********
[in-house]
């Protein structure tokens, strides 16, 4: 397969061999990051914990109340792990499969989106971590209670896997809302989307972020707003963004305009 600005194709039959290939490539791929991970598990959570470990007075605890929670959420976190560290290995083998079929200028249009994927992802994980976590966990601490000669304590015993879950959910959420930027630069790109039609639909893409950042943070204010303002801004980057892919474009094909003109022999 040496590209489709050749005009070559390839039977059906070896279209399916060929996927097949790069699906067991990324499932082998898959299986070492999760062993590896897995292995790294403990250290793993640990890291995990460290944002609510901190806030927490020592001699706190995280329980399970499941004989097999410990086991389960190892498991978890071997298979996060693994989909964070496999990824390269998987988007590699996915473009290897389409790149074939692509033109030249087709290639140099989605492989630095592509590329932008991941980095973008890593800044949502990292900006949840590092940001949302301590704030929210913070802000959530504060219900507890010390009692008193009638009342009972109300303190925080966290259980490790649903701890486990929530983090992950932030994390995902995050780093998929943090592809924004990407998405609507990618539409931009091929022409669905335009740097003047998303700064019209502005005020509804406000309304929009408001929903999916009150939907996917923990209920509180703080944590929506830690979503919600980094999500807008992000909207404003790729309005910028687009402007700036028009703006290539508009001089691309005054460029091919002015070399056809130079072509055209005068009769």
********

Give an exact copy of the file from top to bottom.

[in-house]
């Protein structure tokens, strides 16, 4: 397969061999990051914990109340792990499969989106971590209670896997809302989307972020707003963004305009 600005194709039959290939490539791929991970598990959570470990007075605890929670959420976190560290290995083998079929200028249009994927992802994980976590966990601490000669304590015993879950959910959420930027630069790109039609639909893409950042943070204010303002801004980057892919474009094909003109022999 040496590209489709050749005009070559390839039977059906070896279209399916060929996927097949790069699906067991990324499932082998898959299986070492999760062993590896897995292995790294403990250290793993640990890291995990460290944002609510901190806030927490020592001699706190995280329980399970499941004989097999410990086991389960190892498991978890071997298979996060693994989909964070496999990824390269998987988007590699996915473009290897389409790149074939692509033109030249087709290639140099989605492989630095592509590329932008991941980095973008890593800044949502990292900006949840590092940001949302301590704030929210913070802000959530504060219900507890010390009692008193009638009342009972109300303190925080966290259980490790649903701890486990929530983090992950932030994390995902995050780093998929943090592809924004990407998405609507990618539409931009091929022409669905335009740097003047998303700064019209502005005020509804406000309304929009408001929903999916009150939907996917923990209920509180703080944590929506830690979503919600980094999500807008992000909207404003790729309005910028687009402007700036028009703006290539508009001089691309005054460029091919002015070399056809130079072509055209005068009769």